Ran­dom Ap­ple Mem­ory

We re­call when Ap­ple em­braced In­tel chips.

Mac|Life - - CONTENTS -

On 6 June

2005, Steve Jobs an­nounced to the World­wide De­vel­op­ers Con­fer­ence (WWDC) that the Mac was aban­don­ing the Pow­erPC pro­ces­sor line that Ap­ple had been man­u­fac­tur­ing in part­ner­ship with IBM and switch­ing to the ri­val In­tel chips used in Win­dows PCs. Amid much-dis­cussed de­lays to the Pow­erPC 970, aka G5, the move wasn’t en­tirely un­ex­pected. But the de­ci­sion came out of the blue, with Jobs re­veal­ing Mac OS X had se­cretly been tested on both plat­forms for years.

De­spite the frac­tious re­la­tion­ship be­tween Ap­ple and IBM, Pow­erPC had given the Mac a new lease of life. In 1997, an Ap­ple TV com­mer­cial showed In­tel’s Pen­tium II lum­ber­ing along on the back of a snail, con­trast­ing its rep­u­ta­tion as “the fastest chip in the world” with the Pow­erPC G3 — “up to twice as fast.” In 1999, Ap­ple hailed the Power Mac­in­tosh G4 as “the first per­sonal com­puter clas­si­fied as a weapon by the US Gov­ern­ment.” The claim, re­fer­ring to a thresh­old for tech­nol­ogy ex­ports set 20 years ear­lier, was cheeky, but true.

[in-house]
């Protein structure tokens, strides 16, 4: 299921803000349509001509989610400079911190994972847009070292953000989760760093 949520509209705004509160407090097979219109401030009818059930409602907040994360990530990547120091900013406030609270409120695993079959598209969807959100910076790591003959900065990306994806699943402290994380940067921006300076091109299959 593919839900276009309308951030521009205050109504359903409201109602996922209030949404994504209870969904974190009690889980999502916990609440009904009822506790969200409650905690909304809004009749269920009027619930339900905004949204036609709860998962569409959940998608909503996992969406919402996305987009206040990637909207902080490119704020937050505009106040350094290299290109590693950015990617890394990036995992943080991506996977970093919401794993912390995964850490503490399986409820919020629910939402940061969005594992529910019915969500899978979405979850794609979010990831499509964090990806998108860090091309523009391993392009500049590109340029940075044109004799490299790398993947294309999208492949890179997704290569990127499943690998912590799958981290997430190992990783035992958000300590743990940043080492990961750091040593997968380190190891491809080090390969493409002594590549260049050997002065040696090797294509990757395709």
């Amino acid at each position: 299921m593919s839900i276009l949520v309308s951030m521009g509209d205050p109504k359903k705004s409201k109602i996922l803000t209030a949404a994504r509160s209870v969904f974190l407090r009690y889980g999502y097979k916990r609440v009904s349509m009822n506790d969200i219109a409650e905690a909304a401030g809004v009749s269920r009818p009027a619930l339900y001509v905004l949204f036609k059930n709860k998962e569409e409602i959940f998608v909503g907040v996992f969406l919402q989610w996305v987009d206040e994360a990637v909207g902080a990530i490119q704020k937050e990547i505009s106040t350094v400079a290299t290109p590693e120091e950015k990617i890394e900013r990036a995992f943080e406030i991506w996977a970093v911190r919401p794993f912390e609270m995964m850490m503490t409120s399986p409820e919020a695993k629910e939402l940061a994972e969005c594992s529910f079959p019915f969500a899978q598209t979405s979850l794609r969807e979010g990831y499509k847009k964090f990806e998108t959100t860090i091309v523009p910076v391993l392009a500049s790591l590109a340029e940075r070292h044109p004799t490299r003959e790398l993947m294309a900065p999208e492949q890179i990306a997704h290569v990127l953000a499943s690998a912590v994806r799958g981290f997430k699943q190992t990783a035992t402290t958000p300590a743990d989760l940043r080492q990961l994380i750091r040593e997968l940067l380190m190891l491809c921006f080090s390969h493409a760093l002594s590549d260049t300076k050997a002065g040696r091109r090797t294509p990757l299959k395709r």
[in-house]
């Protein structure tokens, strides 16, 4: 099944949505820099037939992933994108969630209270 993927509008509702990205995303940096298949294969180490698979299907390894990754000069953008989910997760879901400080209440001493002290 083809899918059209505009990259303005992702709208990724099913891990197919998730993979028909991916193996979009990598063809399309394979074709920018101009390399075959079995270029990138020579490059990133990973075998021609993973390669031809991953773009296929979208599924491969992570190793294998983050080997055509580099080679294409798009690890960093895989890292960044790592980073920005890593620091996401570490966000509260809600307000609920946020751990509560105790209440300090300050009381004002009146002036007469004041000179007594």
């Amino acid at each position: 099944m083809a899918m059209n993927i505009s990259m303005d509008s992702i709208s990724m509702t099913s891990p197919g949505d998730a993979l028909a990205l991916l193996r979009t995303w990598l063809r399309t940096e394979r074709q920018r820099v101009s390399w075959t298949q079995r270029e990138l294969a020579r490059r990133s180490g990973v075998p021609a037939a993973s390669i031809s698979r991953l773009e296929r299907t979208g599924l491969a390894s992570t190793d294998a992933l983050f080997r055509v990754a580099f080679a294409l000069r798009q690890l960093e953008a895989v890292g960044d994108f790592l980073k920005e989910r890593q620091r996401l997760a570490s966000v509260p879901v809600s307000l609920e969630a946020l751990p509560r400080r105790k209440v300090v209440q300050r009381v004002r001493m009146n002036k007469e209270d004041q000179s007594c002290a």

So giv­ing up on the G5 looked like snatch­ing defeat from the jaws of vic­tory. “I don’t know that Ap­ple’s mar­ket share can sur­vive another ar­chi­tec­ture shift,” wor­ried In­sight 64 an­a­lyst Nathan Brook­wood, echo­ing the views of many. In fact, the fol­low­ing decade saw Mac ship­ments grow steadily, while the PC mar­ket de­clined.

Whether stick­ing with Pow­erPC would have been bet­ter or worse, we’ll never know. But a year later Jobs was able to re­port, again dur­ing WWDC, that the tran­si­tion — aided by the in­tro­duc­tion of “univer­sal bi­na­ries,” al­low­ing de­vel­op­ers to re­lease apps that worked on both old and new ma­chines — was “the best and smoothest in the whole his­tory of the in­dus­try.” This time, the an­a­lysts agreed.

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